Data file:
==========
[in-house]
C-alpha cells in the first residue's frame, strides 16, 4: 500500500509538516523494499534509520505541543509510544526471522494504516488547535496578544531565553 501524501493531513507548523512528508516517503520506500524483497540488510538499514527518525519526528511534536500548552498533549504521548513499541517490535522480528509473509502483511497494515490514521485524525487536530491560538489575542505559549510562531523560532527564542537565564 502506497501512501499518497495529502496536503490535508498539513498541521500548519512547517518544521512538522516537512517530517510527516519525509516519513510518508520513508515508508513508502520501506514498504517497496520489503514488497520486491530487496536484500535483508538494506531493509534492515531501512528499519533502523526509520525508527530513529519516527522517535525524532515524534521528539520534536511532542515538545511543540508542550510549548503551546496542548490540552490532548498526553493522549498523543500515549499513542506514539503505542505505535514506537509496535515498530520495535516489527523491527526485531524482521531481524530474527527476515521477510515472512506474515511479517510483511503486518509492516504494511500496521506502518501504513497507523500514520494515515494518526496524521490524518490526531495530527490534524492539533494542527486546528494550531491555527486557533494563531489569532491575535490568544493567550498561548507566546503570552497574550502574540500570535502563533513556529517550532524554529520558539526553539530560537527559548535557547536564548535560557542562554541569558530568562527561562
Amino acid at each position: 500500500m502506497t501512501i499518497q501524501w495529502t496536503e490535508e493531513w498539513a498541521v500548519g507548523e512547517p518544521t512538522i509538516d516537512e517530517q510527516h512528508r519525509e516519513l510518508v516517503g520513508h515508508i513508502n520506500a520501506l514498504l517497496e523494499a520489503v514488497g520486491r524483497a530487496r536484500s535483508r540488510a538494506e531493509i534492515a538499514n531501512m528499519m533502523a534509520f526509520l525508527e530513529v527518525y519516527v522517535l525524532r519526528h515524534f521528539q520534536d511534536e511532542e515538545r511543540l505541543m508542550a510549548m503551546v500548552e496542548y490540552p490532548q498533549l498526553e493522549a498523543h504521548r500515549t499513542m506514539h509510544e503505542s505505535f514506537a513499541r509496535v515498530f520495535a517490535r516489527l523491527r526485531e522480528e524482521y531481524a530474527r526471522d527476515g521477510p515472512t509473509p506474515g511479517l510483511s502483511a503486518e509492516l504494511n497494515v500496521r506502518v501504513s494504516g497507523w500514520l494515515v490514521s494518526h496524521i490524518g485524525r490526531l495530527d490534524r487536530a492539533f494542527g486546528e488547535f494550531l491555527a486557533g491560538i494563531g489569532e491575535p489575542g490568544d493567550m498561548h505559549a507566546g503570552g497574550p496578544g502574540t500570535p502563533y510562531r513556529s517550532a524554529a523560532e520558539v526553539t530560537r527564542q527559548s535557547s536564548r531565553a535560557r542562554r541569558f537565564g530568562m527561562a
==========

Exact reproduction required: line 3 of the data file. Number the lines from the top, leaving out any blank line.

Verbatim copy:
Amino acid at each position: 500500500m502506497t501512501i499518497q501524501w495529502t496536503e490535508e493531513w498539513a498541521v500548519g507548523e512547517p518544521t512538522i509538516d516537512e517530517q510527516h512528508r519525509e516519513l510518508v516517503g520513508h515508508i513508502n520506500a520501506l514498504l517497496e523494499a520489503v514488497g520486491r524483497a530487496r536484500s535483508r540488510a538494506e531493509i534492515a538499514n531501512m528499519m533502523a534509520f526509520l525508527e530513529v527518525y519516527v522517535l525524532r519526528h515524534f521528539q520534536d511534536e511532542e515538545r511543540l505541543m508542550a510549548m503551546v500548552e496542548y490540552p490532548q498533549l498526553e493522549a498523543h504521548r500515549t499513542m506514539h509510544e503505542s505505535f514506537a513499541r509496535v515498530f520495535a517490535r516489527l523491527r526485531e522480528e524482521y531481524a530474527r526471522d527476515g521477510p515472512t509473509p506474515g511479517l510483511s502483511a503486518e509492516l504494511n497494515v500496521r506502518v501504513s494504516g497507523w500514520l494515515v490514521s494518526h496524521i490524518g485524525r490526531l495530527d490534524r487536530a492539533f494542527g486546528e488547535f494550531l491555527a486557533g491560538i494563531g489569532e491575535p489575542g490568544d493567550m498561548h505559549a507566546g503570552g497574550p496578544g502574540t500570535p502563533y510562531r513556529s517550532a524554529a523560532e520558539v526553539t530560537r527564542q527559548s535557547s536564548r531565553a535560557r542562554r541569558f537565564g530568562m527561562a